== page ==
Optimism In Estimates At Odds With Economic Pessimism

gcopley

As we look forward to 2013 we see the usual early optimism in company earnings estimates, which to us appear to be at odds with the economic reality.  In the Industrials and Basic Materials Sectors, the lowest growth estimate is for Capital Goods, which is below 7%.  For all other sectors expectations are for earnings growth above 10%.  This is at odds with projections for the markets as a whole.  Consensus estimates for the S&P500 expect earnings growth of 7.4% in 2013, which is only slightly below the long-term average of 8%.  As shown in the chart, only the Capital Goods sector has an earnings growth estimate lower than the S&P 500 currently.

In research published last night we took a look at how good the different industries are at predicting their own fortunes, recognizing that in any given year, extraneous events might cause estimates to be wrong, but that over the long-term companies should have a handle on their underlying growth potential.  It is not surprising that the Capital Goods space has the lowest expected growth in 2013 as the sector is a the most consistent “low-baller” of the group, on average underestimating annual earnings by around 3.5% over an 11 year history.  Over-estimators over both a 5 year and an 11 year period are the Packaging sector and the E&C sector.  See the research for more detail.

But should we be forecasting any growth at all?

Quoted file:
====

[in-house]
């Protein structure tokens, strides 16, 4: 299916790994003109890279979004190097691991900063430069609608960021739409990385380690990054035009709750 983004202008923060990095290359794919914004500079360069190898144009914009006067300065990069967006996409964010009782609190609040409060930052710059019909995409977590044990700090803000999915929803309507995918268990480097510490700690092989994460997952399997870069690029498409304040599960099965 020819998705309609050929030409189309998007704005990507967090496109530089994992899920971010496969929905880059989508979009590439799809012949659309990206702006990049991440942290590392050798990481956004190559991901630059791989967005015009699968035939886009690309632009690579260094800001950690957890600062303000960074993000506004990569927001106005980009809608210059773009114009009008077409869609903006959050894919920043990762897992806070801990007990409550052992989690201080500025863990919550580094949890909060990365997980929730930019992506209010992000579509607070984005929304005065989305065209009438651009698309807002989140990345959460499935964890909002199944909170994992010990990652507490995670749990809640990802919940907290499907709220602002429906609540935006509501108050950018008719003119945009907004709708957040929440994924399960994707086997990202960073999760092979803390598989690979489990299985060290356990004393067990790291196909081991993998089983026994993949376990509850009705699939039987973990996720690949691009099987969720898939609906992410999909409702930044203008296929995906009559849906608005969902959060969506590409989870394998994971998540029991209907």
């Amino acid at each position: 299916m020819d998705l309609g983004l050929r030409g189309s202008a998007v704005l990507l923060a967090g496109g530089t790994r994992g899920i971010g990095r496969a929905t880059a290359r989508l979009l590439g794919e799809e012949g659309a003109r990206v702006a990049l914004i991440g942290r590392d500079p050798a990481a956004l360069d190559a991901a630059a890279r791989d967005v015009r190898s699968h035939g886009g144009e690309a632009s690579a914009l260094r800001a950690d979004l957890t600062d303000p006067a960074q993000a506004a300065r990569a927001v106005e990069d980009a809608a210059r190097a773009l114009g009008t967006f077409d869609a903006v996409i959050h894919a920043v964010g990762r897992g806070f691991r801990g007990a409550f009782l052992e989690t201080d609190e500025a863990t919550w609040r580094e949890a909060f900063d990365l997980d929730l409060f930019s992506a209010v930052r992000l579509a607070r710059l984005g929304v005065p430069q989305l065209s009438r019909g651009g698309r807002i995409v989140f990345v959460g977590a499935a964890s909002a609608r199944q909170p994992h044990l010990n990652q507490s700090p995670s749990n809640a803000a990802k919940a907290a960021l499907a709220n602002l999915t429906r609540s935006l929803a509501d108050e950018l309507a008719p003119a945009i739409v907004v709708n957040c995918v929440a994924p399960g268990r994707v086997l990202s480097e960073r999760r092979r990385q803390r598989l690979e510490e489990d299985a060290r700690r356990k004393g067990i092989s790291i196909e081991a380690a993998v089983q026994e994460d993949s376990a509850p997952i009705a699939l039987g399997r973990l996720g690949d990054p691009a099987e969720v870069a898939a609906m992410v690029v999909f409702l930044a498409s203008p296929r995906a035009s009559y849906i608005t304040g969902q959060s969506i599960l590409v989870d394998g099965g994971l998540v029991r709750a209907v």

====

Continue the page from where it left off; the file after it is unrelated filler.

Today the OECD have lowered their forecast for global economic for 2012 to 2.9% and for 2013 to 3.4%.  Prior estimates for were 3.4% for 2012 and 4.2% for 2013. These are some very steep revisions, and while the 2012 number may not be much of a surprise, given the news flow of the last few months, the 2013 revision is significant.

The higher estimates for the Industrials space for 2013 rely on revenue growth – it cannot rely on raw material declines as this would be inconsistent with estimates for the raw material suppliers, which are flat to up for the Energy companies and up meaningfully for the Metals companies (as indicated in the chart above).  Revenue growth will be challenged by one obvious factor and one that could be much more damaging.

The obvious factor is volume – lower growth leads to lower than expected demand – whether that is simply lower than expected activity or compounded by a greater sense of uncertainty that reduces forward investment.

The bigger wild card is price.  In a slower growth environment, companies with significant surplus capacity might be tempted to start competing on price in an attempt to improve operating rates.  All of these industries have high returns on capital today – in many cases above trend – which means that there is plenty of room to give up pricing.

These are generally higher beta sectors and so any estimate reductions we might see for the broader market, because of lower economic growth expectations, should be amplified here.

Print Friendly, PDF & Email